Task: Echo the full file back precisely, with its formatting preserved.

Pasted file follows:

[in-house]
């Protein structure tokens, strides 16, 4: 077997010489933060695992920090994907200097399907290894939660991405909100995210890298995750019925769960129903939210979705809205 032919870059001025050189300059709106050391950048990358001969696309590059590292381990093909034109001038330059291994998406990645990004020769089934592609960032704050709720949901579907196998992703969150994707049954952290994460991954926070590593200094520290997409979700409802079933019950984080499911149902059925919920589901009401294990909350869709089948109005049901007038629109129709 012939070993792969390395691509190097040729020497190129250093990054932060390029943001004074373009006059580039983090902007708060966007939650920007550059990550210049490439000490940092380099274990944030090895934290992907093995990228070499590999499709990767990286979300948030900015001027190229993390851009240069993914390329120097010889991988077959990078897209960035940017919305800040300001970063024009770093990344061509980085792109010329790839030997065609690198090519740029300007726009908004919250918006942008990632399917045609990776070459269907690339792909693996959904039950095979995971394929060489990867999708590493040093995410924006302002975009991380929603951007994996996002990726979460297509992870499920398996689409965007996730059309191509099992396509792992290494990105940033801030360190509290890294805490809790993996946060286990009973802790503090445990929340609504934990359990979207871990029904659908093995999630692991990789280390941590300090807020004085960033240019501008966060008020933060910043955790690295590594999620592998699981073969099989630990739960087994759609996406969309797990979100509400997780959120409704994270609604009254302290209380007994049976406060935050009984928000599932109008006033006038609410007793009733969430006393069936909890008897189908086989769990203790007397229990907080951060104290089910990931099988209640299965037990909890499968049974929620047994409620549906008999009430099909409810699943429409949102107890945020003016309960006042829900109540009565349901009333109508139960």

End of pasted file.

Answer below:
[in-house]
């Protein structure tokens, strides 16, 4: 077997010489933060695992920090994907200097399907290894939660991405909100995210890298995750019925769960129903939210979705809205 032919870059001025050189300059709106050391950048990358001969696309590059590292381990093909034109001038330059291994998406990645990004020769089934592609960032704050709720949901579907196998992703969150994707049954952290994460991954926070590593200094520290997409979700409802079933019950984080499911149902059925919920589901009401294990909350869709089948109005049901007038629109129709 012939070993792969390395691509190097040729020497190129250093990054932060390029943001004074373009006059580039983090902007708060966007939650920007550059990550210049490439000490940092380099274990944030090895934290992907093995990228070499590999499709990767990286979300948030900015001027190229993390851009240069993914390329120097010889991988077959990078897209960035940017919305800040300001970063024009770093990344061509980085792109010329790839030997065609690198090519740029300007726009908004919250918006942008990632399917045609990776070459269907690339792909693996959904039950095979995971394929060489990867999708590493040093995410924006302002975009991380929603951007994996996002990726979460297509992870499920398996689409965007996730059309191509099992396509792992290494990105940033801030360190509290890294805490809790993996946060286990009973802790503090445990929340609504934990359990979207871990029904659908093995999630692991990789280390941590300090807020004085960033240019501008966060008020933060910043955790690295590594999620592998699981073969099989630990739960087994759609996406969309797990979100509400997780959120409704994270609604009254302290209380007994049976406060935050009984928000599932109008006033006038609410007793009733969430006393069936909890008897189908086989769990203790007397229990907080951060104290089910990931099988209640299965037990909890499968049974929620047994409620549906008999009430099909409810699943429409949102107890945020003016309960006042829900109540009565349901009333109508139960």